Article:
Comment #1: when no legal and safe passage is available, no safe route, everyone, including refugees, makes use of trafficking networks. Therefore, if one takes the decision to “end irregular migration”, as stated in the agreement, then, in the absence of a legal route, one also puts an end to the possibility of refugees coming to Europe (or, more correctly, one makes the journey more expensive and dangerous, as new routes and illegal networks will without doubt be created). Comment #2: NATO ships will, in other words, act as a mobile sea fence throughout the Aegean, which will prevent refugees from reaching the coast. Comment #3: “they will not have priority”. That is, they will be punished, thereby having their right to relocation forfeited.

4. “All new irregular migrants crossing from Turkey into Greek islands as from 20 March 2016 will be returned to Turkey”, reads the text of the agreement. A key question here is: Who is considered an “irregular migrant”? What will happen to, for example Afghans and Iraqis? I don't think there is any room for optimism: based on the overall spirit of the agreement - everyone will be considered to be irregular, except, perhaps, Syrians. And I say perhaps because there is no certainty even for Syrians. The agreement states that “for every Syrian being returned to Turkey from the Greek islands, another Syrian will be resettled from Turkey to the EU” – wording which reveals that Syrians will be returned, too.

5. Yet how will Syrians, who are prima facie considered refugees, be returned to Turkey, especially in light of the fact that the agreement makes explicit reference to respect for international law. The key term here is “safe third country”, which is used in the text. If Turkey is declared a “safe third country”, then Syrians can be returned legally. Of course, declaring Turkey to be a “safe third country” is both arbitrary and provocative, as Turkey has closed its borders with Syria, international organisations condemn it for refugee arrests and abuse, as well as expulsions and push backs to Syria and Iraq, there is no system for claiming asylum in place (except for European citizens, and temporary protection for Syrians), and it is not safe even for its own citizens: at the moment in which the agreement is signed, authoritarianism by the Davutoglu government is in its zenith, with pogroms against Kurds, mass arrests and the persecution of academics and journalists. By the way, the added status granted to Erdogan and Davutoglu through the agreement, precisely at this moment, is scandalous.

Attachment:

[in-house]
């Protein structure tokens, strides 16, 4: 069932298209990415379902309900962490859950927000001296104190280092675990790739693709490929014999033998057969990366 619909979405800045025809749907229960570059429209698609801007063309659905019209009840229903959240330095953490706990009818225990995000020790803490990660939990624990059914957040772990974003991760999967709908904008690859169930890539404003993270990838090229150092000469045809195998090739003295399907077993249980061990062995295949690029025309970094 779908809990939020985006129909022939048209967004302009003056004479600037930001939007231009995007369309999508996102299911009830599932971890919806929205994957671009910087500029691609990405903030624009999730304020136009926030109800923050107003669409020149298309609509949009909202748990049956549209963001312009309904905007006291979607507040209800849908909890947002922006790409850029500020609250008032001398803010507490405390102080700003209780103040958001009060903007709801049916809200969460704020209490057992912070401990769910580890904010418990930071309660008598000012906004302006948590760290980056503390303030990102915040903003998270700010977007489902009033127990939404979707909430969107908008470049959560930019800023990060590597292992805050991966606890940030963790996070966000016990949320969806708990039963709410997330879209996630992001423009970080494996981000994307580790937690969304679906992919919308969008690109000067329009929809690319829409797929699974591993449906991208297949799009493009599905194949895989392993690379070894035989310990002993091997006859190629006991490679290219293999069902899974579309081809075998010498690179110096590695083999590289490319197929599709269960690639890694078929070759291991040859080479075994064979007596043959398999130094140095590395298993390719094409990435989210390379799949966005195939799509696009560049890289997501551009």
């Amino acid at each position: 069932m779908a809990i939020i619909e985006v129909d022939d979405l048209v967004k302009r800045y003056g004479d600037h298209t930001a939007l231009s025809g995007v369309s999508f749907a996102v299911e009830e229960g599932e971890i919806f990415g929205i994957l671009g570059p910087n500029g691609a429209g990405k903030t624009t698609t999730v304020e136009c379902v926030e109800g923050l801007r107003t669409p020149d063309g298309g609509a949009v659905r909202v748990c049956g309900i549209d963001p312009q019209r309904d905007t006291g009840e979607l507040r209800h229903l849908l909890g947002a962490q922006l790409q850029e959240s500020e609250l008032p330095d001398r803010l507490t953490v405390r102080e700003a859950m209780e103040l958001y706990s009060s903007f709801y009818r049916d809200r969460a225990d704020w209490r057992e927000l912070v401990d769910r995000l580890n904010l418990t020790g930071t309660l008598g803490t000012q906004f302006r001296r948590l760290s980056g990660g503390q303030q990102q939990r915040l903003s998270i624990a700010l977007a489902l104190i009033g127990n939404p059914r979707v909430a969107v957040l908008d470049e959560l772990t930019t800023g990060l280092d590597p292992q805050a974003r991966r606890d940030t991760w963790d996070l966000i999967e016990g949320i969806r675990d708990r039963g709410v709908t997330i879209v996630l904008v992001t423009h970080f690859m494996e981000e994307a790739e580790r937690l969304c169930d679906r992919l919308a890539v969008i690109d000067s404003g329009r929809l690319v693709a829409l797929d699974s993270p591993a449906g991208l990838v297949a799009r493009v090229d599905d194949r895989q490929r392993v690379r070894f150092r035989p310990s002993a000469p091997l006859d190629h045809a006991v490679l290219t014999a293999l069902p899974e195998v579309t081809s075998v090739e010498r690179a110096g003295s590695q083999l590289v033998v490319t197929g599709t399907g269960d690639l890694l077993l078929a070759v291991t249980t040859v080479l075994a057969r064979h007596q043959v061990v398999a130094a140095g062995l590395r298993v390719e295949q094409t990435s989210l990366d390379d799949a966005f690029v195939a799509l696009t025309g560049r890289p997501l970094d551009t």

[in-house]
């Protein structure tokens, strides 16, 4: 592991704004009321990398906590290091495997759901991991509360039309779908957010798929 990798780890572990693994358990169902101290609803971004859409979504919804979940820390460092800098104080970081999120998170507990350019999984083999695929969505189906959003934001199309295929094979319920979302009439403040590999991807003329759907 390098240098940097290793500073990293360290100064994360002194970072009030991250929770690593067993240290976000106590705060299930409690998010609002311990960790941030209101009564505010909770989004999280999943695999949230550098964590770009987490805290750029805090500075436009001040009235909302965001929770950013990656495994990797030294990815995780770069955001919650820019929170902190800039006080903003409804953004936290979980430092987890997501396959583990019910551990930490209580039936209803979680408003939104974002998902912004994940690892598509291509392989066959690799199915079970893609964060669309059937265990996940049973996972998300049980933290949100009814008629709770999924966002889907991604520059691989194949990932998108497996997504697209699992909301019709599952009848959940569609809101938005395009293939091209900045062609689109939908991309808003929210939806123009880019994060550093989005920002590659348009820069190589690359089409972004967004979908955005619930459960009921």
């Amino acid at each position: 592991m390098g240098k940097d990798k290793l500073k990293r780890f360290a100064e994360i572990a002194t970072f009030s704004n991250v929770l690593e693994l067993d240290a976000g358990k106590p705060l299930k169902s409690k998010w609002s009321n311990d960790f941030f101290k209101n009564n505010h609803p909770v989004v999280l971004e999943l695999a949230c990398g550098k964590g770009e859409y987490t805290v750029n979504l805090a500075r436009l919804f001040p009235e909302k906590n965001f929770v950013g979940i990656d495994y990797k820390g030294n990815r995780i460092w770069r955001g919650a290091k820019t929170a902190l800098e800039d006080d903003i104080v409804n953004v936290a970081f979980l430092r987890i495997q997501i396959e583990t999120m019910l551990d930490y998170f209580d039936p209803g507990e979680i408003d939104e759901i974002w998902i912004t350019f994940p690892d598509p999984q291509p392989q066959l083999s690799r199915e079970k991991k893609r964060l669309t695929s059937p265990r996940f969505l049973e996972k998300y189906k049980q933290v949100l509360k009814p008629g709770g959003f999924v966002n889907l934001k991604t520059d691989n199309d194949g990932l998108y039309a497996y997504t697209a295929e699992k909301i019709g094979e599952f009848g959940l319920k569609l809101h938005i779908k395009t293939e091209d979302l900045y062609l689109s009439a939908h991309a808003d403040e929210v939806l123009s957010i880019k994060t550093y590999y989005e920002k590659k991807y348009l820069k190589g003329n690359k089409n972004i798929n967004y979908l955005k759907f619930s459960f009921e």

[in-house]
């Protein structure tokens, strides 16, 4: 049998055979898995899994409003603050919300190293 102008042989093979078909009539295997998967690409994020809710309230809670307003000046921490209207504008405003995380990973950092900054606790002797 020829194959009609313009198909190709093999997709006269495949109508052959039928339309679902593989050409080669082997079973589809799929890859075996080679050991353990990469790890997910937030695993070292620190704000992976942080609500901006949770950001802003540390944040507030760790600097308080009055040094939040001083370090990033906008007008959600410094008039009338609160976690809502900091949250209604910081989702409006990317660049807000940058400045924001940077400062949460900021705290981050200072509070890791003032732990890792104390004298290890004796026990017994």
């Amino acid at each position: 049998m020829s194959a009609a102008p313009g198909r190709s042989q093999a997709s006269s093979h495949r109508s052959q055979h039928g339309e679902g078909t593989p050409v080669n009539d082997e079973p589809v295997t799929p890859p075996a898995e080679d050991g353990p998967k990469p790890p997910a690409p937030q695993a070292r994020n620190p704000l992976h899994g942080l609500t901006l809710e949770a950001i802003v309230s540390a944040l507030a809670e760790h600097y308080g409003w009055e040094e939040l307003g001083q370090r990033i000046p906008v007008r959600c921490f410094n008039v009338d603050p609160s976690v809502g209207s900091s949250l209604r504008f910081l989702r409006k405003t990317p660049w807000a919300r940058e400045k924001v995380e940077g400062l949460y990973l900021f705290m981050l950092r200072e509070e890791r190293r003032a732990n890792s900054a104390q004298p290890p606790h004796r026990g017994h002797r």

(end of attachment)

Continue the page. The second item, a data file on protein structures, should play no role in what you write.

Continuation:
6. The resettlement programmes, unfortunately, look like a joke. Out of a total of 2.5 million Syrians in Turkey (a number which goes up to 3 million if we take account of the Afghans, Iraqis and Pakistanis), only 72,000 will be resettled – an infuriatingly small number, which confirms once more that the agreement bears no relation to any attempt to solve the refugee crisis.

7. Finally, as regards the references being made in the agreement to respect for international law, the processing of individual asylum claims, etc. Very briefly, and running the risk of being un-nuanced, I will say that not all of the eggs can be put in one basket. If the main aim is to curb refugee flows, this cannot take place whilst respecting international law. I will once more cite John Dalhuisen of Amnesty International (by the way, the fact that in the last few days we keep referring to texts by NGOs and humanitarian organisations, not by left wing political parties, is telling – but that is a different story): “Promises to respect international and European law appear suspiciously like sugar-coating the cyanide pill that refugee protection in Europe has just been forced to swallow.”
           ***
We will continue our coverage of this very important issue over the next few weeks. Concluding this commentary, I would like to say that the agreement is not a diplomatic success, as Alexiis Tsipras stated, but a significant defeat and embarrassment. Starting today, we must, both in Greece and in Europe, organise our resistance to the agreement. #StopTheDeal, #Refugees Welcome!

PS. Two pieces of good news, coming from Spain, on a Saturday, no less: at  Madrid city hall, the EU flag is at half mast in protest, while in Barcelona a large rally took place against the agreement (rallies had also taken place in previous days, while the Spanish Parliament had rejected the “preliminary” agreement of 7th March).

Stratis Bournazos is a journalist and historian, member of the editorial board of AnalyzeGreece! and Enthemata Avgis.\

Translated by Despina Biri

First published  in Greek on "Enthemata" of the newspaper "Avgi", 20.3.2016.

 

​​EU-Turkey non-deal: snap analysis

Paul Mason

The EU Summit on 7 March failed to reach agreement with Turkey but the outline of the deal to be done on 17–18 March is clear. Here’s the bullet points from the Heads of State statement, together with my commentary. These are enumerated as “principles”.Your head of state has signed up to them:

* “To return all new irregular migrants crossing from Turkey into the Greek islands with the costs covered by the EU;”
… Not legal. If these “irregular migrants” claim asylum they are a refugee and protected from return under international law until their claim has been processed. It will be challenged in the courts immediately.

* “To resettle, for every Syrian readmitted by Turkey from Greek islands, another Syrian from Turkey to the EU Member States, within the framework of the existing commitments;”